To assess the value of a pearl, you must first understand the difference between a "natural" and a "real" pearl. Natural pearls are organically created within oysters. Humans have no part in their development. They are extremely rare. Most real pearls we see today are cultured pearls. They come from pearl farms. Nowadays, cultured pearls are so widespread that the term "pearl" generally refers to cultured pearls. Though pearls, natural or cultured, are rare jewels created within a living creature, their value is determined in much the same way as other precious gems. The appraisal factors take into consideration size, colour, surface, shape and lustre.
Measure the pearl's size. Pearls range greatly in size. The measurements are generally rounded to the nearest half or whole millimetre. The larger the pearl, the greater its value. Most familiar-size pearls are 10 to 15mm. Some pearl farmers have begun to cultivate even smaller pearls in response to market appetite.
Identify the pearl's colour. Colours can range from snow-white, black, silver, cream, yellow and sparkling gold. Overtone colours consist of pink, blue and green. Groupings of the most stunning and rarest colours such as silver-pink, white-pink and deep gold are much sought after.
Examine the pearl's surface. The pearl with less significant flaws is always more valuable. Examine the pearl's clarity, searching for blemishes, imperfections, spots and other irregularities. A good rule of thumb is that the more spotless the surface, the more valuable the pearl. Flawless pearls are very rare and go at a high price. Remember that pearls are an organic creation and do tend to have some natural defects.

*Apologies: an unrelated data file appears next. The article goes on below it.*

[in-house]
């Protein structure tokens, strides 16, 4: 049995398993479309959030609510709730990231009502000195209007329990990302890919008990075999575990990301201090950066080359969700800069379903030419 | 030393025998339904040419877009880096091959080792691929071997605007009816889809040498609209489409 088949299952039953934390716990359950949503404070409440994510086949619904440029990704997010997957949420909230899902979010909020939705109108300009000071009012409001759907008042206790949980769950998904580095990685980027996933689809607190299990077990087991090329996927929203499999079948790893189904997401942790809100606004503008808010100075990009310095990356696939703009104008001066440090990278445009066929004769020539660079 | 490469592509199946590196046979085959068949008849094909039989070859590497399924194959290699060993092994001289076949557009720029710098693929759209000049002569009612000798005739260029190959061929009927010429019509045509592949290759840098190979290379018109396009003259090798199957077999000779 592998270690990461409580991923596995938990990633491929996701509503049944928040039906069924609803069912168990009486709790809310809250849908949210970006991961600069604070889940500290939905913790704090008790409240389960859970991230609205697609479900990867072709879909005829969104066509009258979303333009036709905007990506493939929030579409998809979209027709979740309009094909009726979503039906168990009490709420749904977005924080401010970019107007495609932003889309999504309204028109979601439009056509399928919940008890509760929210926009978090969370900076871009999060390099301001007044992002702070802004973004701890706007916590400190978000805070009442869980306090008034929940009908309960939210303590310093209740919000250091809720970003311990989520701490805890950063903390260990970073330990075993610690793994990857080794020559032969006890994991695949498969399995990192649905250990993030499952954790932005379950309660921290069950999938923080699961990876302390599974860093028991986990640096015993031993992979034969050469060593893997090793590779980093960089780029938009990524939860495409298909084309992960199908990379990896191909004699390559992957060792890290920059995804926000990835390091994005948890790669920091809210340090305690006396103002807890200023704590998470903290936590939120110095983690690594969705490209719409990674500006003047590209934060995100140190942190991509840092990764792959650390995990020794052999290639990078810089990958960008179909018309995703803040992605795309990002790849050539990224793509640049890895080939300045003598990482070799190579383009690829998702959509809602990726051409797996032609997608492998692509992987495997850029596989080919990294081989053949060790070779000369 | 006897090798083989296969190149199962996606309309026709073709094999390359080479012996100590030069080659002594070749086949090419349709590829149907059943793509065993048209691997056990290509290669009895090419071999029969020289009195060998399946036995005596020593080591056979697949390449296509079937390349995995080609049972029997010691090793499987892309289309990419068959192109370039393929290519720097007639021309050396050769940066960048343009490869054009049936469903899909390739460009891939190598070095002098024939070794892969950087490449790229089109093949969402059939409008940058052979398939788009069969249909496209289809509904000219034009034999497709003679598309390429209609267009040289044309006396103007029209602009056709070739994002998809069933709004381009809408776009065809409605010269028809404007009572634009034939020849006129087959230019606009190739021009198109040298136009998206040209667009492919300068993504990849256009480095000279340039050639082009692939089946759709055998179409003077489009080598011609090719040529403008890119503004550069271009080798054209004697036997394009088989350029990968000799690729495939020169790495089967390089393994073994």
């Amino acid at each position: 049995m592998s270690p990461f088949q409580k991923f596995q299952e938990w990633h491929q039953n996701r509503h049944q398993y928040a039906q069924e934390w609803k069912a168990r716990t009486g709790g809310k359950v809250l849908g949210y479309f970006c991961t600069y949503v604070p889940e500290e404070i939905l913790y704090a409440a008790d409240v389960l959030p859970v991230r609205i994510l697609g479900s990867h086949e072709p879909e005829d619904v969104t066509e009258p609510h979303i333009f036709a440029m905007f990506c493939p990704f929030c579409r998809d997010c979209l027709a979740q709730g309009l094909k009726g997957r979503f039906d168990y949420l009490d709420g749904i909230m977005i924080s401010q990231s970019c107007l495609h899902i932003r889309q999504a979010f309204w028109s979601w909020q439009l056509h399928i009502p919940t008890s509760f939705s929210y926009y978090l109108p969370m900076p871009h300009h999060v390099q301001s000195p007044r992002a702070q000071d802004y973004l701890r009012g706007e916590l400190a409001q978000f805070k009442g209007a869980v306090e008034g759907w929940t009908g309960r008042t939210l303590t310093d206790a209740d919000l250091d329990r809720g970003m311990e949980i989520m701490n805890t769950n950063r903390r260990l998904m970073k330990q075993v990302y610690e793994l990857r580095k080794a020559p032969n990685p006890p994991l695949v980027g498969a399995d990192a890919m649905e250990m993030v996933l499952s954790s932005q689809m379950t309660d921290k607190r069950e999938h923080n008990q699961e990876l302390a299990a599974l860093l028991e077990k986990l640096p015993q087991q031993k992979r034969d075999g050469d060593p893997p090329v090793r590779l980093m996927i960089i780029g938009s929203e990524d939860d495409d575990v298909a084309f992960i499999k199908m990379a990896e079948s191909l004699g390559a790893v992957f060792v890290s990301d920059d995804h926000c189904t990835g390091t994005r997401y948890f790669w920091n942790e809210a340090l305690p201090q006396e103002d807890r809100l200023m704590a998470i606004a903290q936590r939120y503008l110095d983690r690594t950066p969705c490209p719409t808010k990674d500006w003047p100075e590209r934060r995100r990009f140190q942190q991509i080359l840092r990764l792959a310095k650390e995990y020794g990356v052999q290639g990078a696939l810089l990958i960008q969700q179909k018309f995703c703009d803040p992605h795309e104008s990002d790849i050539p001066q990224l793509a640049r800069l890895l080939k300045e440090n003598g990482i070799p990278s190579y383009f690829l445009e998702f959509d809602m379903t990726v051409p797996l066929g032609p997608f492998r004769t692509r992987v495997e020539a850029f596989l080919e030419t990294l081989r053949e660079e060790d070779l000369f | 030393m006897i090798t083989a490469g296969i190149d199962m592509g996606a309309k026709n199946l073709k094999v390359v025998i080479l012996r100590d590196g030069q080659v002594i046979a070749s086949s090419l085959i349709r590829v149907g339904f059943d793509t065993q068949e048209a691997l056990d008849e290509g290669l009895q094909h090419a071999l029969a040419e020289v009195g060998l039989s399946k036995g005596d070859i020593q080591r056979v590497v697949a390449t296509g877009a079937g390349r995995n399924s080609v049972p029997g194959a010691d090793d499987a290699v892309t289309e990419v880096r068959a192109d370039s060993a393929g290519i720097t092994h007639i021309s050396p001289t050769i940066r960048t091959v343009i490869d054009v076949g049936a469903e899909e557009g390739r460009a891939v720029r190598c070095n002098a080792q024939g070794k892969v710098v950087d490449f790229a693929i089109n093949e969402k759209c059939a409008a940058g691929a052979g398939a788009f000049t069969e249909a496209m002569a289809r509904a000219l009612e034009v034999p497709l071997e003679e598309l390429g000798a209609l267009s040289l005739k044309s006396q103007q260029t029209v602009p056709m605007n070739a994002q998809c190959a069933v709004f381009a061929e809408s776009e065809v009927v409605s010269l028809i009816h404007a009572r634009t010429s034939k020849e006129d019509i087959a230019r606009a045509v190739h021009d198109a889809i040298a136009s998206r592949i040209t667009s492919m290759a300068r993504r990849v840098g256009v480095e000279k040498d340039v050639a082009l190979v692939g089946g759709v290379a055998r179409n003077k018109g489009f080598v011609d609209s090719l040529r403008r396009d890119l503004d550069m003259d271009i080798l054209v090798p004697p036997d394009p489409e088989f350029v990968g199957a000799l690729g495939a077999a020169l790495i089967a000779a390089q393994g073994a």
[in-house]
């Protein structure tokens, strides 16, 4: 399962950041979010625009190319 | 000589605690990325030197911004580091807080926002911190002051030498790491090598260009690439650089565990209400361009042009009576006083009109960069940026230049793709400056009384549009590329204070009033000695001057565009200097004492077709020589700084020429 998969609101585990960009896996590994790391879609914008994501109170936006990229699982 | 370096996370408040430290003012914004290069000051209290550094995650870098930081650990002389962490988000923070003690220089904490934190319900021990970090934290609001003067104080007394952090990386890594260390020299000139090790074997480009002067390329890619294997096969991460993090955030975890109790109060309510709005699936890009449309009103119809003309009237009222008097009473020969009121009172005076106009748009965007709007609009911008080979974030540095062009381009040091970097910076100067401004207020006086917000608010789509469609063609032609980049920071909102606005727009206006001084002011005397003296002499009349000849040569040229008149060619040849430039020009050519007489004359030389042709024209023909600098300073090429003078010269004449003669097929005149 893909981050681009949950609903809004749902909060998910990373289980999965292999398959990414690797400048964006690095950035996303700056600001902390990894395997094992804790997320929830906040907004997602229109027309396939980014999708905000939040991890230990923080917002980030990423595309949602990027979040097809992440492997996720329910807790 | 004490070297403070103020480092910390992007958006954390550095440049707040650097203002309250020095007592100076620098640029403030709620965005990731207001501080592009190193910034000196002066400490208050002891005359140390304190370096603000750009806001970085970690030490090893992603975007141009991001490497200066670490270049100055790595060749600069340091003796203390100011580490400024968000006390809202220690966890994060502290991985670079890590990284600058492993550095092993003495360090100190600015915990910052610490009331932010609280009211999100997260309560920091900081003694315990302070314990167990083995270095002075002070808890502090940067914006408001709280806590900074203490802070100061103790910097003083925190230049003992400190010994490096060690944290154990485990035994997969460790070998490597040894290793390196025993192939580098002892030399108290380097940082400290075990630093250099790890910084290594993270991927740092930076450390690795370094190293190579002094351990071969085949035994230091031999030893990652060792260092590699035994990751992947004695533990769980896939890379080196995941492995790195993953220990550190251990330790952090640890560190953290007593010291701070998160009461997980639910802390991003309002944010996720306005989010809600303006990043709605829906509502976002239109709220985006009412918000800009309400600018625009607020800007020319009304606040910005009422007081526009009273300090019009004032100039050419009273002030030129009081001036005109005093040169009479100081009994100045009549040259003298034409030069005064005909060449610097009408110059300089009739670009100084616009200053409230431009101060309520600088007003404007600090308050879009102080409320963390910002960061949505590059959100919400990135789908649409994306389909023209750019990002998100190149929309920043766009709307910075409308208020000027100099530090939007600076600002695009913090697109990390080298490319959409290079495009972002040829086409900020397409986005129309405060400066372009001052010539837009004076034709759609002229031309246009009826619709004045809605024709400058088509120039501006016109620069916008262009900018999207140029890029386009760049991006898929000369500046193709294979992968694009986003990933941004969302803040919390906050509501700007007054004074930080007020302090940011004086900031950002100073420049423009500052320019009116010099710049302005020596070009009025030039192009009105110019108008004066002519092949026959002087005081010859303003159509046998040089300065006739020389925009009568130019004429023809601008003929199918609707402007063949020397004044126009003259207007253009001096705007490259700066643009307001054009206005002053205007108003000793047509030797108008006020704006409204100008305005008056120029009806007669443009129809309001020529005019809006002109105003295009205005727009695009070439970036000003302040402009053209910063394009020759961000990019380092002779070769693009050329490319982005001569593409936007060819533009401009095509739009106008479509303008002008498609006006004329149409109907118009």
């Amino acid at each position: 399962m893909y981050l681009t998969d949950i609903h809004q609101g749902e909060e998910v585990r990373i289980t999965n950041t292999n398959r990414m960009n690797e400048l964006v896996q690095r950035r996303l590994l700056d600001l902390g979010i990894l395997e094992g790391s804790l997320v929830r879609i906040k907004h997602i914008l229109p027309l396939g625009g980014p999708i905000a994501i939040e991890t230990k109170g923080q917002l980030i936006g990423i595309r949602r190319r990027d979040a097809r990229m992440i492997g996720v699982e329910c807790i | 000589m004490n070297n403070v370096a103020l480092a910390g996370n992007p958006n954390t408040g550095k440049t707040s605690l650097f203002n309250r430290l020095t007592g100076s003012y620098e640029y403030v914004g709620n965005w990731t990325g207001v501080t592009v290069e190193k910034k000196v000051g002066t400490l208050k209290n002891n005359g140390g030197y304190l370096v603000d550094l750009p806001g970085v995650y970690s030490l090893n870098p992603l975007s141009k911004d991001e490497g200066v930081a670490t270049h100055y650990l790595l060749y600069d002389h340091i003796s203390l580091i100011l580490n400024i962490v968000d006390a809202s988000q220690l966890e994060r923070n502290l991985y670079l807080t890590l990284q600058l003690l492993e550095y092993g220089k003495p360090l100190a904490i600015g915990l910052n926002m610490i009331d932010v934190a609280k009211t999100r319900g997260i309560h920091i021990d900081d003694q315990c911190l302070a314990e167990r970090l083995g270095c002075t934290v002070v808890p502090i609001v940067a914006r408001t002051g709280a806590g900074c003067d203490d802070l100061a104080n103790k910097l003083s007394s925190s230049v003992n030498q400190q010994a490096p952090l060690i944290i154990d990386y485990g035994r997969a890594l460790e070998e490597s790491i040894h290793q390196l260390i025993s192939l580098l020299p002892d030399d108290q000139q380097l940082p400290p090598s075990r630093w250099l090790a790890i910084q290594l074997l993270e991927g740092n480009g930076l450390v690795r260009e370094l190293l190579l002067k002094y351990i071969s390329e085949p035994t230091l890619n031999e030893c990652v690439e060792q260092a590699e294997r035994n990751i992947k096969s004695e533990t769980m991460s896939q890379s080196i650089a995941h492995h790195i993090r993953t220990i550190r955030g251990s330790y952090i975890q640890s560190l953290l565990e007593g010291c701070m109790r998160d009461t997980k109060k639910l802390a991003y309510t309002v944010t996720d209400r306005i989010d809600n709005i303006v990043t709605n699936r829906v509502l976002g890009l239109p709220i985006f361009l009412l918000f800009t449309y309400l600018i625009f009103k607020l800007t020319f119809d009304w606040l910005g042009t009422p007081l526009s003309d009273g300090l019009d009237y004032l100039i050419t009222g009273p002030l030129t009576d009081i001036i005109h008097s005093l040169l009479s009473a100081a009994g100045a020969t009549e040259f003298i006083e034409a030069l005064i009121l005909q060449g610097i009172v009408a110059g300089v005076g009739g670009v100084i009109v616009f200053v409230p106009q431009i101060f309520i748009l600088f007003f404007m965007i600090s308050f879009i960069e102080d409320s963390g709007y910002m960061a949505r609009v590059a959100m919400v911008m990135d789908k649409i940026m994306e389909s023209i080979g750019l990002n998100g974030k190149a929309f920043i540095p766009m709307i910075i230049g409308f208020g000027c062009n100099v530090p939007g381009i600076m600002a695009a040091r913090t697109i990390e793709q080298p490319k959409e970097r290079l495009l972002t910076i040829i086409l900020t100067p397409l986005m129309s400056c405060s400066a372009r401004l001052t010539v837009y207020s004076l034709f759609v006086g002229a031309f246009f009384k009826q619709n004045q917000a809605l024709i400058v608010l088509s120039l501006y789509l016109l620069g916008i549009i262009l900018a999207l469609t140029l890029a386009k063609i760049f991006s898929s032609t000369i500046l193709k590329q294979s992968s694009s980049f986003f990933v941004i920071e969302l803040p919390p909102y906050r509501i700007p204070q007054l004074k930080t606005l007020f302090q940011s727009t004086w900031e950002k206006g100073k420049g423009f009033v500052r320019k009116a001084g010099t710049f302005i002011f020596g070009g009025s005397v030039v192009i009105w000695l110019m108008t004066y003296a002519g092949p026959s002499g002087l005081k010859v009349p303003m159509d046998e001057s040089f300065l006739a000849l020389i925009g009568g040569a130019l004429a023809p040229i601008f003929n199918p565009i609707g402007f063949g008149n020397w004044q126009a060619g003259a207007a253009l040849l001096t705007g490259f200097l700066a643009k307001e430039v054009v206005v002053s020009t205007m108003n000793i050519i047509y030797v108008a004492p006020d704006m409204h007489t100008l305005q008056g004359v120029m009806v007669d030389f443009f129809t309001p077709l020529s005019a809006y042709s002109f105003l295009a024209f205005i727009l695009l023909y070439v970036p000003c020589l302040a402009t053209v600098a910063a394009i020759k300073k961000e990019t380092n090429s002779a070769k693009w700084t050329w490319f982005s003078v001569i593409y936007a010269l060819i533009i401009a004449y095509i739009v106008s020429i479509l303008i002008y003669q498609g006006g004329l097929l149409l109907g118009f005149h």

Categorise the pearl's shape. Pearl shapes can include round (the rounder the better), teardrop, semiround, circle, oval and baroque. Perfect round and teardrop shapes are extremely rare and are the most valuable.
Scrutinise and establish the pearl's lustre. This is the most significant factor in formulating an opinion of a pearl's value. A pearl's lustre bestows the pearl with an unmistakable iridescence and depth. Lustre is determined by the depth of the pearl's nacre, often called "mother-of-pearl." It is formed when a combination of calcium carbonate and organic substances are secreted by the host species. Exceptionally lustrous pearls have a deep, mirror-like surface and a bright, shiny glow. Low-lustre pearls are dull.
Place a cultured pearl and an imitation pearl side by side. It is easy to notice the difference. Cultured pearls have an internal radiance, but imitation pearls only have an exterior shine. Imitation pearls, also known as "faux," or "semicultured," are not produced in anything living. Most are made of glass, plastic or shell beads. If you do this comparison on cultured pearls and fake pearls, the difference is incredibly perceptible.
Use the old-fashioned, reliable "tooth test." If you run the pearl along the edge of your upper teeth, the authentic cultured pearl will have a coarse feel, but the imitation pearl will be smooth.
When shopping for pearls, ask about the terms used in marketing the gems. For example, Majoica is an imitation pearl.
Tips and warnings
- Use the old-fashioned, reliable "tooth test." If you run the pearl along the edge of your upper teeth, the authentic cultured pearl will have a coarse feel, but the imitation pearl will be smooth.
- When shopping for pearls, ask about the terms used in marketing the gems. For example, Majoica is an imitation pearl.